London International Mime Festival - Then and Now

Feature in Issue 17-4 | Winter 2005

Teenage mime fan Miriam King relives LIMF's early days.

As a teenager I'd cycle regularly from my council estate home, near the Scrubs in East Acton, to the world of inspiration that was The Cockpit Theatre, near the Edgware Road. I was a member of the Cockpit Youth Theatre, and to my delight, 1978 heralded the first London Mime Festival, housed and hosted there at The Cockpit by a dapper and gloriously corkscrew-haired Joseph Seelig. To be exact, the first festival was really in 1977, called the Cockpit Festival of Mime & Visual Theatre, in which the artists were all British apart from one Swiss performer. Yet 1978 saw the name change and an international line-up. It was 1984 when the name changed again to the one we know today – London International Mime Festival.

But back to the 70s – being a huge David Bowie fan, I'd originally discovered mime via Ziggy Stardust. David Bowie had trained in the late 1960s with Lindsay Kemp, who in turn had trained with Marcel Marceau. Going to see or becoming involved in anything that had something to do with Bowie, I'd taken myself off to see Lindsay Kemp's decadently sumptuous shows (like Flowers) in the mid-70s. Also adoring old movies, I'd loved the film Les Enfants du Paradis which I saw for the first time at The Academy in Oxford Street. This cinema had a wonderful programme of black and white and silent movies, including a Buster Keaton season with live piano accompaniment!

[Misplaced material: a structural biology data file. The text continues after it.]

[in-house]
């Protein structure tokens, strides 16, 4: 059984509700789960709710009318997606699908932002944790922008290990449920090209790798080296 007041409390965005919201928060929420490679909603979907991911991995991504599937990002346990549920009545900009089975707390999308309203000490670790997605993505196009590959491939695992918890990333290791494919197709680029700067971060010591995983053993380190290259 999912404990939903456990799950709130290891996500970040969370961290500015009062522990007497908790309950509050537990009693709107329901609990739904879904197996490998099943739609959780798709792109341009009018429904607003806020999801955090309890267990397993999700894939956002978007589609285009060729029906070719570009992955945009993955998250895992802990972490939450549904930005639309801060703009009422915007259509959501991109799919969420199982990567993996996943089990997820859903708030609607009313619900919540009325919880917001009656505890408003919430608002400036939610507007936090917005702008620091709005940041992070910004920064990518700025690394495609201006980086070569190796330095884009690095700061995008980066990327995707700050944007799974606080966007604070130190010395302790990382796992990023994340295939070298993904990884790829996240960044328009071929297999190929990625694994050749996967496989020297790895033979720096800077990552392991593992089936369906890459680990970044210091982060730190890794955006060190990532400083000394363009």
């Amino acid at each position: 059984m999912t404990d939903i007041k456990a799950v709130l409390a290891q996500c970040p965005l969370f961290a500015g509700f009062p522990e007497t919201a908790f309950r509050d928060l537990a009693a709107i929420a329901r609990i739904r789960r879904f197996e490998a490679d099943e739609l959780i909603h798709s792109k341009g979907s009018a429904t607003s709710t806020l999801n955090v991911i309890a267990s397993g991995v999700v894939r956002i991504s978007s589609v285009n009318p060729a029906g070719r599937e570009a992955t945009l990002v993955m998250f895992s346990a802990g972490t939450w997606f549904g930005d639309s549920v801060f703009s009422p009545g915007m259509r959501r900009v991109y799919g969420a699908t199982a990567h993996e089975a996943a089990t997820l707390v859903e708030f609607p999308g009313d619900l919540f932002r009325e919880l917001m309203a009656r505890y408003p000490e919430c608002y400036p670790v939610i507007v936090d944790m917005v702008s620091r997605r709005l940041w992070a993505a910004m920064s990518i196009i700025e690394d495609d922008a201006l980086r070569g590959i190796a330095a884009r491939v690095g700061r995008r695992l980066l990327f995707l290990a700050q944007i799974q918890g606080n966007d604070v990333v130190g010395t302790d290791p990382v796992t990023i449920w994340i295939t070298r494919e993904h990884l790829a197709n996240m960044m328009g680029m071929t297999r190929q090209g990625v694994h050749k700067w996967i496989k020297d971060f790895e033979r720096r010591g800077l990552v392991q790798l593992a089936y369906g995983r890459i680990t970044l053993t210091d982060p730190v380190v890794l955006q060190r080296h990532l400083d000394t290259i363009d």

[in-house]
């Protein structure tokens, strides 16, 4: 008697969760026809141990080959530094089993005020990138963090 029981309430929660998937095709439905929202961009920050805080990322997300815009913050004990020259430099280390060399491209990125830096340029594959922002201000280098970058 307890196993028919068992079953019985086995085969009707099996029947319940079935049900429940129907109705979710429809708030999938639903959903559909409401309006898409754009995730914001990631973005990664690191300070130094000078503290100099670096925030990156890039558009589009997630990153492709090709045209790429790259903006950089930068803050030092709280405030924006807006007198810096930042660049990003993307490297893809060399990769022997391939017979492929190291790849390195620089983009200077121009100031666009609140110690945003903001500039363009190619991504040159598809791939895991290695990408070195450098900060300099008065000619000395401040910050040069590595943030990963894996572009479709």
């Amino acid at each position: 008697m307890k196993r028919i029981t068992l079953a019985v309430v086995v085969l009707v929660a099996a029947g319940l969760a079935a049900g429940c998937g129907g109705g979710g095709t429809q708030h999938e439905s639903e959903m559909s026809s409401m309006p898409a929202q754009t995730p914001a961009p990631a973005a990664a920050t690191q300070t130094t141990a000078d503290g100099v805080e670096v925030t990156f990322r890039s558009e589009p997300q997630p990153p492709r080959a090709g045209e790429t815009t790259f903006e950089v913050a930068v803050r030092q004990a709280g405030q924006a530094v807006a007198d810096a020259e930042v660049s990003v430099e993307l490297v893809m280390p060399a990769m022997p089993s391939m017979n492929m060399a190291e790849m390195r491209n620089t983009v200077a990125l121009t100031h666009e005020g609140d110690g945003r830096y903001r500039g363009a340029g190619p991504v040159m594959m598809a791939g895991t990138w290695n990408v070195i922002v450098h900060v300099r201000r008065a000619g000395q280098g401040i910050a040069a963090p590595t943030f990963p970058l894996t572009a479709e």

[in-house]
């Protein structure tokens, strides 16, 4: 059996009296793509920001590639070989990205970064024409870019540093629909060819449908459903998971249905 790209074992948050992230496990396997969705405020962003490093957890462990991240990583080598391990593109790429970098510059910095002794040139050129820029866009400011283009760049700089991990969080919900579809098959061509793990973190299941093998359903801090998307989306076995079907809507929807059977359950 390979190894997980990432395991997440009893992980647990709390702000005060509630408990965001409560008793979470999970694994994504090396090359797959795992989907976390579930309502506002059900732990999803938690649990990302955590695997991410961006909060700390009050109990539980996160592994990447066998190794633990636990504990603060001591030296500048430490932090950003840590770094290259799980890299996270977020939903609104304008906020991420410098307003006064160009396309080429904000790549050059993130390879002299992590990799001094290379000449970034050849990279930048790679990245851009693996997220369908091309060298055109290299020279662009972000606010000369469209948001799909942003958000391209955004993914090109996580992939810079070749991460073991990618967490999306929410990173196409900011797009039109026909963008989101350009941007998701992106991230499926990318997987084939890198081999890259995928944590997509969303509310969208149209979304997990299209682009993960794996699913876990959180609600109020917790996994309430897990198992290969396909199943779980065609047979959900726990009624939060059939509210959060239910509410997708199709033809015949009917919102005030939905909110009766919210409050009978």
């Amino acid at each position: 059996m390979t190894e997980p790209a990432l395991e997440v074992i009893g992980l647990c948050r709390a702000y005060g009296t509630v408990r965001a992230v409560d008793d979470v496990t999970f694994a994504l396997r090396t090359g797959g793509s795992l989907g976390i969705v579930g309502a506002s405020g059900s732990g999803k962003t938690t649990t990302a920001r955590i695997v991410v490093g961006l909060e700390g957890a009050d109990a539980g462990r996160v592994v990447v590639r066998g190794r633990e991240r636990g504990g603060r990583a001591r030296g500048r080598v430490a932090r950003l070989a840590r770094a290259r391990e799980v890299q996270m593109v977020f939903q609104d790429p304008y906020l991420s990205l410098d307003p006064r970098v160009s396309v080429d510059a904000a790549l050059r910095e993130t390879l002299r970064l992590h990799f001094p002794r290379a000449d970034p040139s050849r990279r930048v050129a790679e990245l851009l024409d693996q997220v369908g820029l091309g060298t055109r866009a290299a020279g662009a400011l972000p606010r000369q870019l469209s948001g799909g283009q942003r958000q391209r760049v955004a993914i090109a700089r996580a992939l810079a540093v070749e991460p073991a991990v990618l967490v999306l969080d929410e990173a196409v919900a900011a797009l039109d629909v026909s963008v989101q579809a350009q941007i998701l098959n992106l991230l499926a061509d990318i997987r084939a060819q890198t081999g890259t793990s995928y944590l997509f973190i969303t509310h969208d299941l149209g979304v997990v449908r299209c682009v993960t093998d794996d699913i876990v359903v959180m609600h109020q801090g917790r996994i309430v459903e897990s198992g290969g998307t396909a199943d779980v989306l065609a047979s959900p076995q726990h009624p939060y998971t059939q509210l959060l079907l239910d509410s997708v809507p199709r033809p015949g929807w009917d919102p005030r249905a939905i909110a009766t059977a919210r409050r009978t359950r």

My appetite was whetted and satiated by discovering in 1978 what more mime could be at that first London Mime Festival. I remember tearing tickets at the doors of the Cockpit Theatre that first season in return for seeing shows for free. I first heard the name Jacques Lecoq via artists in the programme that had trained with him. Mime could be the fast, comic book and cartoonesque antics of the all-male Moving Picture Mime Show, or the white-faced silent mime of Nola Rae (my first experience of a female clown), or the downright bizarre – and neither silent nor costumed – Jango Edwards! I discovered Desmond Jones for the first time, particularly enjoyed the visual comedy of Justin Case and came across the work of Katie Duck. There were also artists from Switzerland, Germany and Argentina.

Leaving behind a crowded house, little conversation, no books and constant TV, my creative and imaginative self was nourished by this early experience of visual theatre – a living, breathing communication. My lost artistic soul found a home, thanks to LIMF showing me a path to that front door. LIMF's now approaching its 28th year. Older, yet certainly not jaded, I continue to look forward with bated breath to the programme of Europe's longest established annual focus on contemporary visual theatre. Joseph may have lost his corkscrew curls, but certainly not his dynamic flair for co-directing – with Helen Lannaghan – an inspired programme which sustains yet progresses the possibilities of this exciting, limitless artform – mime.

Referenced Festivals

This article in the magazine

Issue 17-4
p. 21